- Associated Press - Tuesday, March 31, 2015

BEND, Ore. (AP) - Wildlife advocates have criticized Bend police for shooting a cougar, saying it could have been tranquilized and relocated, or left to leave on its own.

It’s the second time in about two months a cougar was killed in the city, The Bulletin newspaper reported.

A hiker at Pilot Butte State Scenic Viewpoint reported the animal Saturday a few yards off a trail.

At the time, police said, there were about 40 visitors in the 100-acre park, an old cinder cone volcano where trails lead to a pinnacle 500 feet up, offering panoramic views of the Central Oregon high desert.

Less than an hour later, after a dispatcher found no state fish and wildlife trooper available, police shot and killed the cougar. It was a 120-pound male 2 to 3 years old.



“Chances are if it would have been left alone, it wouldn’t have been there in the morning,” George Wuerthner, a Bend biologist and spokesman for Predator Defense told KTVZ-TV.

The state does not have a case on record of a wild cougar attacking a person, said Brooks Fahy, executive director of the group.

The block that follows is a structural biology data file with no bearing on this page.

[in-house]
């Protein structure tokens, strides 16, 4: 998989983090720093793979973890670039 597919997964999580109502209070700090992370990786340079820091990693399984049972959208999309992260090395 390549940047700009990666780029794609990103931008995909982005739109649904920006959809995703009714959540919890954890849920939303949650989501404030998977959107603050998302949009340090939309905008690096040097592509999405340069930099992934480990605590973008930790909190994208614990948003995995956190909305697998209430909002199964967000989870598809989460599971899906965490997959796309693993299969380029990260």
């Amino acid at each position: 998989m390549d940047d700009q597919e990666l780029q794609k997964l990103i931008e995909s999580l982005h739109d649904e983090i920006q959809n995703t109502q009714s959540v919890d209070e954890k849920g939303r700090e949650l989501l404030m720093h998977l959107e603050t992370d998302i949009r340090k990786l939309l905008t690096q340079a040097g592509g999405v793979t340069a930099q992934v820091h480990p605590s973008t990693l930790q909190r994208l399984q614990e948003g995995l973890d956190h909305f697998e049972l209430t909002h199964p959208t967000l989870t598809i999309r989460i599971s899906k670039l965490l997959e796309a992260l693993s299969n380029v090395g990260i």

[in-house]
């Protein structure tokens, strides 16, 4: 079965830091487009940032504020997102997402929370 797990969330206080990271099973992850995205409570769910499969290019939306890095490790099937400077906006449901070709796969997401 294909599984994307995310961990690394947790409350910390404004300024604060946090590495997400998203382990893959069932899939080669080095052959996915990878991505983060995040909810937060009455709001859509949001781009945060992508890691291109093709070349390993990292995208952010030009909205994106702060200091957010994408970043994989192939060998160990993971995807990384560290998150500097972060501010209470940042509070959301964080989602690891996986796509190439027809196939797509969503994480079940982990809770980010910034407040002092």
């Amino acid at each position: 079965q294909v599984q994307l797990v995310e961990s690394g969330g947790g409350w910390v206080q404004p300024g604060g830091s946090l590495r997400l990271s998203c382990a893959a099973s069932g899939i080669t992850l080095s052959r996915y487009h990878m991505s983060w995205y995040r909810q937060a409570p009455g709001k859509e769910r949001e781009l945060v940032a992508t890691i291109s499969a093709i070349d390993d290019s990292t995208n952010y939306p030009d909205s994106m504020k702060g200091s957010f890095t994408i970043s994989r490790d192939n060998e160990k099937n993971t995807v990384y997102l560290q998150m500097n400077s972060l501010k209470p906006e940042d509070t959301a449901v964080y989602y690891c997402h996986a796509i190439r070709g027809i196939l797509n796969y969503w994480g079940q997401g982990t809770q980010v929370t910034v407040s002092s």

Oregon Wild spokesman Erik Fernandez said the animal should have been darted and relocated.

Police Lt. Clint Burleigh said the department’s tranquilizer darts are for use on dogs and would take 15 minutes to affect a cougar.

“If it takes that long to tranquilize the cougar, then it can create a more dangerous situation in an uncontained area,” he said.

The state Parks Department defers to other agencies in dealing with cougar or bear sightings, said spokesman Chris Havel.

“Sometimes that means trapping and sometimes, unfortunately, it means killing if we have a territorial problem,” he said.

The last time a cougar report was confirmed at the park, in 2004, the trails were not so popular and the surrounding neighborhoods were not so densely populated, said Susan Bethers, park manager.

She said she had just begun working at Pilot Butte and saw the cougar herself, along with the former park manager.

The former manager decided to leave the cougar alone and close down all of the trails on the butte, she said, and by the next day the cougar was gone.

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